Date of Award


Document Type


Degree Name


Organizational Unit

Morgridge College of Education

First Advisor

Cynthia A. McRae, Ph.D.

Second Advisor

Kathy Green

Third Advisor

Brian D. Hoyt

Fourth Advisor

Roger E. Salters


Behavioral medicine, Deep brain stimulation, Movement disorders, Parkinson Disease, Psychology, Quality of life


Quality of Life (QOL) in Parkinson's disease (PD) patients after Deep Brain Stimulation (DBS) neurosurgery generally improves between 3 to 24 months post-operatively. However, QOL beyond 2 year follow-up is generally unknown. This study examined the QOL in 16 advanced PD patients who received DBS at an average of 7.5 year follow-up with the Parkinson's Disease Questionnaire (PDQ-39). Participants had an average Disease Duration of 20.57 years (SD 5.7) and a mean Age of 63.50 (SD 8.05). Linear regression analyses suggested a constellation of changes involving Time, Age, and Disease Duration. As Time progressed since DBS intervention, the PDQ-39 Cognitions subscale worsened (p < .05). Increasing Age was associated with improvement in Stigma-related QOL (p < .01). Rising Disease Duration correlated with improvements in three PDQ-39 subscales: (a) Stigma (p < .01), (b) Emotional Well-Being (p < .01), and (c) Social Support (p < .05). Findings suggested the need to further explore the domains and dimensions of QOL change post-DBS intervention, as well as other methods to measure the depth and breadth of QOL in DBS recipients.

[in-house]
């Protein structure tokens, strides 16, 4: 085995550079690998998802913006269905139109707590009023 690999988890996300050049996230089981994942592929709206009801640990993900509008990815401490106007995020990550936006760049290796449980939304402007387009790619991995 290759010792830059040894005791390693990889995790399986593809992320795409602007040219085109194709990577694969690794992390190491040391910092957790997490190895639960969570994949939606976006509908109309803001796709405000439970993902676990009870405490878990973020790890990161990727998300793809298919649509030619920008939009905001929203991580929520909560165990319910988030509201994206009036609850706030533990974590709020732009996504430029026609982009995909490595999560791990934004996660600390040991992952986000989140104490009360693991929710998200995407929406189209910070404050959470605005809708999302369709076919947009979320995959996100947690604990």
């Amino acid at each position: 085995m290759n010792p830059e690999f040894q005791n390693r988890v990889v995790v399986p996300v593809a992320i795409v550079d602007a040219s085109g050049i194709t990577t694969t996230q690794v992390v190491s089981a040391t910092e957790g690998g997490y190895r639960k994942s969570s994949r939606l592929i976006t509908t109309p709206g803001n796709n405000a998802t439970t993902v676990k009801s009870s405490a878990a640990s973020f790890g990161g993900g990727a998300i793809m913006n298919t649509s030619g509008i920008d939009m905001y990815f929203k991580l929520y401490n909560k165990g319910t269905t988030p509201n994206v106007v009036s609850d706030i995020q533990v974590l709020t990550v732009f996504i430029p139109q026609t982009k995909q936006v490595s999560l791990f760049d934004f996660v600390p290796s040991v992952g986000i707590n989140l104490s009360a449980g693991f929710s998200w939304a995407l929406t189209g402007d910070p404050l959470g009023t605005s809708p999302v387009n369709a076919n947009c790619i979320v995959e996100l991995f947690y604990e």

Publication Statement

Copyright is held by the author. User is responsible for all copyright compliance.

Rights Holder

Karl S. Chiang


Received from ProQuest

File Format




File Size

171 p.


Clinical psychology, Mental health, Behavioral sciences